The server chooses one of its member's advertisements and returns it to the
browser. If the user reloads the page, a different advertisement appears. If
the user clicks on the graphic, her browser jumps to the advertised site. Currently
many hundreds of sites belong to DoubleClick. From the user's point of view
DoubleClick's graphics appear no different from any other Web advertisement,
and there's no visible indication of anything special about the graphic. However,
there is an important difference. When a user first connects to the DoubleClick
server to retrieve a graphic, the server assigns the browser a cookie that contains
a unique identification number. From that time forward whenever the user connects
to any Web site that subscribes to the DoubleClick Network, her browser returns
the identification number to DoubleClick's server, allowing the server to recognize
her. Over a period of time DoubleClick compiles a list of which member sites
the user has visited and revisited, using this information to create a profile
of the user's tastes and interests. With this profile in hand the DoubleClick
server can select advertising that is likely to be of interest to the user.
It can also use this information to compile valuable feedback for its member
Web sites,such as providing them with audience profiles and rating the effectiveness
of the advertisements. So how do I know that I have been tracked by DoubleClick
? Well to find out whether you have been tracked by DoubleClick, examine your
browser's cookies file in cookies directory . There will be something like this
ad.doubleclick.net FALSE / FALSE 942195440 IAA d2bbd5
How Do These Cookies Work?
A command line in the HTML code of a document tells the browser to set a cookie
of a certain name or value. The following is a general example of a script used
to set a cookie.
Set-Cookie: name = VALUE;
expires = DATE;
path = PATH;
domain = DOMAIN_NAME; secure
Lets go a bit detail of all these attributes….
This string is a sequence of characters excluding semicolon, comma and white
space. If there is a need to place such data in the name or value, some encoding
method such as URL style%XX encoding is recommended, though no encoding is defined
This is the only required attribute on the Set-Cookie header.
expires = DATE
The expires attribute specifies a date string that defines the valid life time
of that cookie. Once the expiration date has been reached, the cookie will no
longer be stored or given out. The date string is formatted as: Wdy, DD-Mon-YYYY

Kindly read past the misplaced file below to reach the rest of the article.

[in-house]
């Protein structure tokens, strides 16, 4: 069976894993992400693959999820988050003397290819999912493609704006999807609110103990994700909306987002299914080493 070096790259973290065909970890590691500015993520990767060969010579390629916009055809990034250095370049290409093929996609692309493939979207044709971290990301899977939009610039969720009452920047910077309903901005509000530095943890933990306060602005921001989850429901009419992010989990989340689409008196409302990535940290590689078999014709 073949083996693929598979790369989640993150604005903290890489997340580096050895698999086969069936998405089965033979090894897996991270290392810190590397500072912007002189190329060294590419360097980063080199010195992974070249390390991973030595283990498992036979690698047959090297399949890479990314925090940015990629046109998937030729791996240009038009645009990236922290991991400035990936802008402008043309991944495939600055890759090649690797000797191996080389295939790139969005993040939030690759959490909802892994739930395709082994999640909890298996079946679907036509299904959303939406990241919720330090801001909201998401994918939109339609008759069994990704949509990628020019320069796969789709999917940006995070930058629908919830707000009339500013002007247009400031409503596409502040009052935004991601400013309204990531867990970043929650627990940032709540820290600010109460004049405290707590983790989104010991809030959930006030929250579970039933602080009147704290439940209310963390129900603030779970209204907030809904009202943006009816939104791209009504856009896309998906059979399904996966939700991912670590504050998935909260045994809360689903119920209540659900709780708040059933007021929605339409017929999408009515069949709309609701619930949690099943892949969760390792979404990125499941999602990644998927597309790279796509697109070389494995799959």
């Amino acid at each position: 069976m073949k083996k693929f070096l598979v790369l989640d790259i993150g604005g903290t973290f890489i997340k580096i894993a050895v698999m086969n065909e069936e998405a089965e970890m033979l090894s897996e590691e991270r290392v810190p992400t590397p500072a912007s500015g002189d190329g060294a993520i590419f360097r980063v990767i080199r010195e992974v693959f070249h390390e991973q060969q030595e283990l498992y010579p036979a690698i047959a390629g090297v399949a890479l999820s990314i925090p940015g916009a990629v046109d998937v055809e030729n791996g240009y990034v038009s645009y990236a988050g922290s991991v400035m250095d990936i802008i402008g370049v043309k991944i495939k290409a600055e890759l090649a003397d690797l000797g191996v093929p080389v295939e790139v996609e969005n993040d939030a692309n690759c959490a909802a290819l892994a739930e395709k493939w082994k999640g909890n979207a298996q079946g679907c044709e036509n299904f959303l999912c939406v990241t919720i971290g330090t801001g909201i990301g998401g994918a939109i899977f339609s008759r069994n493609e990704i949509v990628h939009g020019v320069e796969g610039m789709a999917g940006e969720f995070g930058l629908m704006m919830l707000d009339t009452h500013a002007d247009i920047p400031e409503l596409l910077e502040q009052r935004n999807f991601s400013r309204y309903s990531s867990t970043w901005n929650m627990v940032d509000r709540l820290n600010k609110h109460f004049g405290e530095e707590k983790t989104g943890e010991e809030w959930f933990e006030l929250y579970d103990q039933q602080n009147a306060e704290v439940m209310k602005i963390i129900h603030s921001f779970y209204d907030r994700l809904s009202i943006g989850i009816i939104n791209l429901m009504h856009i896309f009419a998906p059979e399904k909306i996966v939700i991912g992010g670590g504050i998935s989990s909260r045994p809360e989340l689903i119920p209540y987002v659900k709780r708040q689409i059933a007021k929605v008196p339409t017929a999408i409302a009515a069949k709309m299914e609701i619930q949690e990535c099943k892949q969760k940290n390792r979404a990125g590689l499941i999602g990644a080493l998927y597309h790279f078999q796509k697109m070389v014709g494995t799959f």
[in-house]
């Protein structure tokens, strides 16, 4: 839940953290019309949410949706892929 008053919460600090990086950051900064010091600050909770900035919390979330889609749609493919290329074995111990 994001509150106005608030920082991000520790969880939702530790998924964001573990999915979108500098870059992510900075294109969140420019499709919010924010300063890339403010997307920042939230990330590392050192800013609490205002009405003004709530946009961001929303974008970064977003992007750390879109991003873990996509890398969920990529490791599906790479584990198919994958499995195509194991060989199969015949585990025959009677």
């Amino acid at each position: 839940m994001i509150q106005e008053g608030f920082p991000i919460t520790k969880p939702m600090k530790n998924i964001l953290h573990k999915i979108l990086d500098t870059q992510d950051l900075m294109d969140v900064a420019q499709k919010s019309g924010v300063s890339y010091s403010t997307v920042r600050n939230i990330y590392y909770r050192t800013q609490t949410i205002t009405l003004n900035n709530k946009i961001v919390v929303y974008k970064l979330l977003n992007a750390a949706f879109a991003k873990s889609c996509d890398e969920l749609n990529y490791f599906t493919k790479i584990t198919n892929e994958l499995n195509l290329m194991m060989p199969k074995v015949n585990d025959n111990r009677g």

HH:MM:SS GMT expires is an optional attribute. If not specified, the cookie
will expire when the user's session ends.
domain = DOMAIN_NAME
When searching the cookie list for valid cookies, a comparison of the domain
attributes of the cookie is made with the Internet domain name of the host from
which the URL will be fetched. If there is a tail match, then the cookie will
go through path matching to see if it should be sent. "Tail matching"
means that domain attribute is matched against the tail of the fully qualified
domain name of the host. A domain attribute of"internet.com" would
match host names "people.internet.com"as well as "shipping.computer.internet.com".
Only hosts within the specified domain can set a cookie for a domain and domains
must have at least two (2) or three (3) periods in them to prevent domains of
the form: ".com", ".edu",and "lu.in". Any domain
that fails within one of the seven special top level domains listed below only
require two periods. Any other domain requires at least three. The seven special
top level domains are: "COM", "EDU", "NET","ORG",
"GOV", "MIL", and "INT". The default value of
domain is the host name of the server which generated the cookie response.
Path = PATH
The path attribute is used to specify the subset of URLs in a domain for which
the cookie is valid. If a cookie has already passed domain matching, then the
pathname component of the URL is compared with the path attribute, and if there
is a match, the cookie is considered valid and is sent along with the URL request.
The path "/foo" would match "/foobar"and "/foo/bar.html".
The path "/" is the most general path. If the path is not specified,
it as assumed to be the same path as the document being described by the header
which contains the cookie.
If a cookie is marked secure, it will only be transmitted if the communications
channel with the host is a secure one. Currently this means that secure cookies
will only be sent to HTTPS (HTTP over SSL) servers. If secure is not specified,
a cookie is considered safe to be sent in the clear over unsecured channels.
An HTTP Cookie cannot be used to retrieve personal data from your harddrive,
install a virus, get your email address, or steal sensitive information about
who you are; however, an HTTP Cookie may be used to track where you travel over
as you have seen in the above example.
As with everything else about the Internet, you are only as anonymous as you
wish to be. No website knows who you are until you reveal to it who you are.
In the meantime, a cookie is simply a means of tracking site statistics in order
to better understand usage patterns and to improve visitor productivity. A cookie
is the way of remembering that information. If a website designer desires to
make web pages become more interactive with visitors, or if the designer plans
on letting visitors customize the appearance of the site, then they will need
cookies. Also, if you want your site visits to change appearances under certain
circumstances,cookies provide a quick and easy way to let your HTML pages change
which can improve the overall interactivity of the website.
I hope now you understand the pros and cons of Cookies. This is not over yet.
In my next article I’ll be explaining more details about cookies, how to
hack those, cookie hijacking , using those how to spoof, & countermeasures.